- Olympic fencer Ryan Choi, currently ranked no. 12 in the world, encourages aspiring athletes to make sure they are driven by genuine interest in the sport, not fame
- Since many pro athletes need to start training from a young age, family support is crucial
Hong Kong Olympic fencer Ryan Choi Chun-yin has a message for aspiring athletes: make sure you’re driven by a genuine interest in the sport, not fame.
At La Salle College on Thursday, Choi and Lam Siu-hang, who competed in the most recent Olympic Games in fencing and table tennis, joined local badminton players Vincent Wong Wing-ki and Reginald Lee Chun-hei at their alma mater to share their experience as elite athletes – and even played a few friendly games with students.
Although Choi said he has seen fencing gaining popularity, he had a piece of advice for students getting involved in the sport: “do not fence for fame.”
“Fence because of a genuine interest in it. Do not do it because you see fencers get popular with all the advertising,” he said. “The motive behind fencing is really important.”
Choi, 24, now ranked no. 12 in the world, led the foil team at the National Games after the withdrawal of Olympic champion Edgar Cheung Ka-long, winning a bronze medal for the city.
Choi began fencing when he was in Primary Four, and initially only started doing it because the class was run by a friend of his mother’s. At first, he was reluctant to attend his lessons, but to his surprise, he eventually fell in love with the sport and it has since become his passion.
Reminiscing on his student days, Choi said competing for his school during his Form Two and Form Three years made him “happier than competing at the Olympics”.
“It was so easy to feel happy, like when you saw your teammates cheering and hugging each other. Even if there was a conflict, the sentiment was pure and simple,” he said.
At his first Olympic Games, Choi said he wasn’t at his best because of the overwhelming amount of attention he received.
“During the Olympics, I could not handle the pressure that well because of all the attention from the media and the public,” he said, adding that he did not normally experience this feeling at other competitions.
However, he believed it was good for him to learn how to handle the media and attention, saying it wouldn’t get the best of him next time.
Choi only started training full-time when he was in university, which is rather late for a fencer. He realised it was impossible for him to balance academics and fencing, so he set aside his studies and went all out.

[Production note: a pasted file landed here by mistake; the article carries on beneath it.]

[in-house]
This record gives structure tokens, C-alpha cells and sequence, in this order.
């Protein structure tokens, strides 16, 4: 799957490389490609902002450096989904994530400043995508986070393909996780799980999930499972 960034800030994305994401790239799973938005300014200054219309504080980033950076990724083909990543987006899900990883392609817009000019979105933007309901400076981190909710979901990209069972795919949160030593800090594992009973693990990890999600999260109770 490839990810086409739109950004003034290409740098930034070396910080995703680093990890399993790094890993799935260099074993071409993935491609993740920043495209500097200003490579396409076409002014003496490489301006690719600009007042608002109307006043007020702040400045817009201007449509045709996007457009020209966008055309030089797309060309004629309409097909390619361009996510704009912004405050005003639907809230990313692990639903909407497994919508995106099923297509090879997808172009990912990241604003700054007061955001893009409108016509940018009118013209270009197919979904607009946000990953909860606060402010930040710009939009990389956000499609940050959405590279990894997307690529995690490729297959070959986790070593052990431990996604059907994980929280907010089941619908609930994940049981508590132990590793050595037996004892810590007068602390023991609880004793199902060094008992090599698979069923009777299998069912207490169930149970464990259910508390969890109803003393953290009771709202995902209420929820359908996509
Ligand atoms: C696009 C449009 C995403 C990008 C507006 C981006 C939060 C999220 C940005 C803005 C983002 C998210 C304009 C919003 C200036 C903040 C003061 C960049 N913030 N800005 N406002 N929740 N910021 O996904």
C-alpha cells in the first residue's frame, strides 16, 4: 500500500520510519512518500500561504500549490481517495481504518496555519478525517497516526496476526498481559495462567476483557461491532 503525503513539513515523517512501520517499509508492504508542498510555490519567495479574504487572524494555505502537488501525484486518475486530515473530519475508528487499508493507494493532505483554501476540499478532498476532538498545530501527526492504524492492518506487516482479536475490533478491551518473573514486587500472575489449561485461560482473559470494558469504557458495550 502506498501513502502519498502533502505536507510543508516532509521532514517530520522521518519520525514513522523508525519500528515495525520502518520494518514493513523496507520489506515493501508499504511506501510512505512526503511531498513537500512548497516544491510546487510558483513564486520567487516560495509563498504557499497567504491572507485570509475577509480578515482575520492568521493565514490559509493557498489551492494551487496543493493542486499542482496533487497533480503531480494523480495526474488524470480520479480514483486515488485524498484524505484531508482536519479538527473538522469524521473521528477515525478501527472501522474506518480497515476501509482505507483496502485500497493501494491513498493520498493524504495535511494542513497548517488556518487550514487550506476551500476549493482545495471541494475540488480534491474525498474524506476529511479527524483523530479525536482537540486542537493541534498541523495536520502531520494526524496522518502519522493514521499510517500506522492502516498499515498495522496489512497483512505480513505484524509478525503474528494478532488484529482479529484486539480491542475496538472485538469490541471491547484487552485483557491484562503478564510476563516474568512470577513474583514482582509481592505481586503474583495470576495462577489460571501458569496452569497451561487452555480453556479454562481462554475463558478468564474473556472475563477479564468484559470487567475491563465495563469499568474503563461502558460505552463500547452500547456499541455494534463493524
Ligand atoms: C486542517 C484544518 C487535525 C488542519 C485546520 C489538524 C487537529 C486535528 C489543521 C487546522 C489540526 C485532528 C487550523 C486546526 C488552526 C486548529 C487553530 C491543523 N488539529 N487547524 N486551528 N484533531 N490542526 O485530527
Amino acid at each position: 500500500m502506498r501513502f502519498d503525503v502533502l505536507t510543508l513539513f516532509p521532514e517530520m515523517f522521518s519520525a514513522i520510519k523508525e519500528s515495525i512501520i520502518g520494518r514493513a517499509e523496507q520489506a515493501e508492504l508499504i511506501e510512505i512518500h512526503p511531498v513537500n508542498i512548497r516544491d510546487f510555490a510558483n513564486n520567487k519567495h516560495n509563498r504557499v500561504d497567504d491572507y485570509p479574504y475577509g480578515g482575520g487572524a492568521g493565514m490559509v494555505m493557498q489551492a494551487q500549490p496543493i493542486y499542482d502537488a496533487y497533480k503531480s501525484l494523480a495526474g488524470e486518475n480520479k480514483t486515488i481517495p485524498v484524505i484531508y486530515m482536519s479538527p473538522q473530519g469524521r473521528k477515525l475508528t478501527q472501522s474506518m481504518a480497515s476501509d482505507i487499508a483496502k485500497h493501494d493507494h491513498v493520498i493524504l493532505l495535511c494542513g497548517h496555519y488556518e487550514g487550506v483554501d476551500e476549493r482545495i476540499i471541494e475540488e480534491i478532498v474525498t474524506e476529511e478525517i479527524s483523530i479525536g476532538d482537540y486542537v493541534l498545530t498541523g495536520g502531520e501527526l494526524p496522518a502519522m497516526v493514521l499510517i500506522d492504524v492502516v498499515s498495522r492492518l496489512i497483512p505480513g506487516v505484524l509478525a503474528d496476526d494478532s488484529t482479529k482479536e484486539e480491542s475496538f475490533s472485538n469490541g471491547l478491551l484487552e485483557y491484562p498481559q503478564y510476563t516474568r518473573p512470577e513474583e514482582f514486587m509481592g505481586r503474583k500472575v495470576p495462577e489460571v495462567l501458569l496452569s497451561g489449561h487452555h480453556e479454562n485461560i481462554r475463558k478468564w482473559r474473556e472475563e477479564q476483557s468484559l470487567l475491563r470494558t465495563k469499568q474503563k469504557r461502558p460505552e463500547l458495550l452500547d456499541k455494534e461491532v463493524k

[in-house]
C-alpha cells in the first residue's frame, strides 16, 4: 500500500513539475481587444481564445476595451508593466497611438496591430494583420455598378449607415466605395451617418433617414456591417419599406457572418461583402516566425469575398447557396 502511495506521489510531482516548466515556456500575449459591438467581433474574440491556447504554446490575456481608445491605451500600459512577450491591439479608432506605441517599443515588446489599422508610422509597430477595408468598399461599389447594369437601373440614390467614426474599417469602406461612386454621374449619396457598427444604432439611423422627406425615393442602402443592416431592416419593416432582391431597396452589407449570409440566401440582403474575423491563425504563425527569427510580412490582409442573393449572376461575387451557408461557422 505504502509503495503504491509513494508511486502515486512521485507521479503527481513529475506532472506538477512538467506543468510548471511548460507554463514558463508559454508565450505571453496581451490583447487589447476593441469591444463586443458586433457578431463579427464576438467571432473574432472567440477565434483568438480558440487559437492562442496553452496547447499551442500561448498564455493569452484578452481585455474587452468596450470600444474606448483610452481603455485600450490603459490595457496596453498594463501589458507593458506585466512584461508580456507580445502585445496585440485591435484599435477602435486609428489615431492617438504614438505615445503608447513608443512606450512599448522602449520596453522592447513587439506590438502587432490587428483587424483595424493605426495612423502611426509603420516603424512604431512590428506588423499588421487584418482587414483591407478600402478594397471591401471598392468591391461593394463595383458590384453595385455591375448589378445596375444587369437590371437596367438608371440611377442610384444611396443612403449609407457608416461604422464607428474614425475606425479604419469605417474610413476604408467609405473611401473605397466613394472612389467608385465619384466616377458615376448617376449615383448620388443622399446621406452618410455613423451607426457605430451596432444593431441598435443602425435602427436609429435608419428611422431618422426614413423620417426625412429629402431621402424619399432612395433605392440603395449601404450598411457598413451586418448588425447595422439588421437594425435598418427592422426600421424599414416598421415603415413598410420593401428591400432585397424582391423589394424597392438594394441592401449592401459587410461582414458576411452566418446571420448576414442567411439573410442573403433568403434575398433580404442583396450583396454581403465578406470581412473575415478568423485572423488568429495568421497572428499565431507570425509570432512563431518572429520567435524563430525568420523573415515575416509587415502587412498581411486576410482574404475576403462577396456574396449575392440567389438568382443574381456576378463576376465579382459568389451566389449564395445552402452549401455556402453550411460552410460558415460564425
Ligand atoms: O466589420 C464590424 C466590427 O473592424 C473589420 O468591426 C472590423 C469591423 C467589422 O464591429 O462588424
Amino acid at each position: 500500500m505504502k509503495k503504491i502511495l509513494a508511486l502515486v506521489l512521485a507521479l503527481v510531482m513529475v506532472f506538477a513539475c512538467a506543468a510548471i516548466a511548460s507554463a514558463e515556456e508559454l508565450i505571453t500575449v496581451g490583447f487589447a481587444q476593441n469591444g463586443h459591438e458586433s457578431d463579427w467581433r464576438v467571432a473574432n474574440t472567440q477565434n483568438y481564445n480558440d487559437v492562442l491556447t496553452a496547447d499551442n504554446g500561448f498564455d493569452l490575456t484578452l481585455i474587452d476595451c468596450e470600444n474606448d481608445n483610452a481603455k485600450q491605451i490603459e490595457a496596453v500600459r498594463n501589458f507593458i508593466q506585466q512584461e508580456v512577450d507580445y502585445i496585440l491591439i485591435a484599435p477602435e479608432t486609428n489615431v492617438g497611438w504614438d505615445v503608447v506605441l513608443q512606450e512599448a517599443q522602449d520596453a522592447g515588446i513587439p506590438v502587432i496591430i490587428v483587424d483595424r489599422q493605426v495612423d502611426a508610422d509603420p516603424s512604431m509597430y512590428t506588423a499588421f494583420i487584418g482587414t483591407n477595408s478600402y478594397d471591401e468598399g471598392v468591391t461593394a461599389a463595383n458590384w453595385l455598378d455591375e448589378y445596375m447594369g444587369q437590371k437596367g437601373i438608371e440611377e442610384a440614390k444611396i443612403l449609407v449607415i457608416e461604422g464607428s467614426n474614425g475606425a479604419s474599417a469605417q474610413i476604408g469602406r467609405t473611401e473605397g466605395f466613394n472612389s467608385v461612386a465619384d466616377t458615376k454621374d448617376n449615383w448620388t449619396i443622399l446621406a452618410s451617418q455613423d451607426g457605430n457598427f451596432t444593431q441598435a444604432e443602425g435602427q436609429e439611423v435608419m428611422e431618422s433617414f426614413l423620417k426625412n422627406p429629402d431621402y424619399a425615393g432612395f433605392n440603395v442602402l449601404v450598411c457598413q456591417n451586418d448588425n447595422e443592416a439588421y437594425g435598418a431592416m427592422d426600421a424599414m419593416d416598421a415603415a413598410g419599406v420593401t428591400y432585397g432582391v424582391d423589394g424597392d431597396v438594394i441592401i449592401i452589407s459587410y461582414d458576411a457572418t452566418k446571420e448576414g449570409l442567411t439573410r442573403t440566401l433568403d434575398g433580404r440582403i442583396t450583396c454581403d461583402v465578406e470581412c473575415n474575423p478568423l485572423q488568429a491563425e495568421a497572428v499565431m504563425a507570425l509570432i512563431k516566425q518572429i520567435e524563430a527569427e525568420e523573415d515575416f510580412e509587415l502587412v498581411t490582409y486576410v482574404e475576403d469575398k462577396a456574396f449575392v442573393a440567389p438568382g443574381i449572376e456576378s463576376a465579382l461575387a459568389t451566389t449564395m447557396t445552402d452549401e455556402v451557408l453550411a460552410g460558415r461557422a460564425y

“My original plan was to finish university and turn pro after graduation,” he said, “but I did not want to miss out on the golden age for athletes.”
“I was very sure about my passion for fencing, and I wanted to achieve something great with the sport,” he said.
Lam Siu-hang, an Olympic table tennis player who also competed in Tokyo, said that family support is very important for young, full-time athletes.
“My mother wanted me to finish my HKDSE exams before I began training full-time, but I felt that it’d be too late,” he said, adding that many players in Hong Kong only start training full-time after secondary school.
The 24-year-old said he also received support from his school that allowed him to finish his university entrance exams, including tutorial lessons that allowed him to catch up to his classmates.
Badminton player Vincent Wong Wing-ki agreed that family support is crucial.
“When I became a full-time athlete, there wasn’t much funding or support. Walking this path requires an unwavering determination,” the 31-year-old said.
Studying only three years in secondary school, Wong turned pro at 15.
“My family’s first reaction was to ask me to finish Form Five, so that I could lay a foundation in my studies,” he said. But after representing Hong Kong for the first time in a youth competition, he realised that he had a long way to go in his training, and felt like he had to catch up with the other young athletes who had a head start.
“That experience made me more committed to my sport and inspired me to walk this path early. It also taught me that I had to practise more than everyone else,” he said.
“Persuading my parents to let me train full-time when I was a Form Three student was the hardest thing I’ve done,” he said. “I told them if I did not start immediately, I would have a slim chance to succeed.”
From then on, Wong endeavoured to prove to his parents that he had made the right decision.
“If you’re going to become a full-time athlete, do not do it for someone else. You are responsible for your decision. Make sure the sacrifice is worth it.”
Looking back, Wong said he has no regrets.
“Think twice before you start on every path you choose for yourself, so that you will feel happy when you look back,” he said.
“Even if you do not win a championship, you have already succeeded as an athlete as long as you made the effort,” he said. “The most important thing is whether you’ve held yourself accountable.”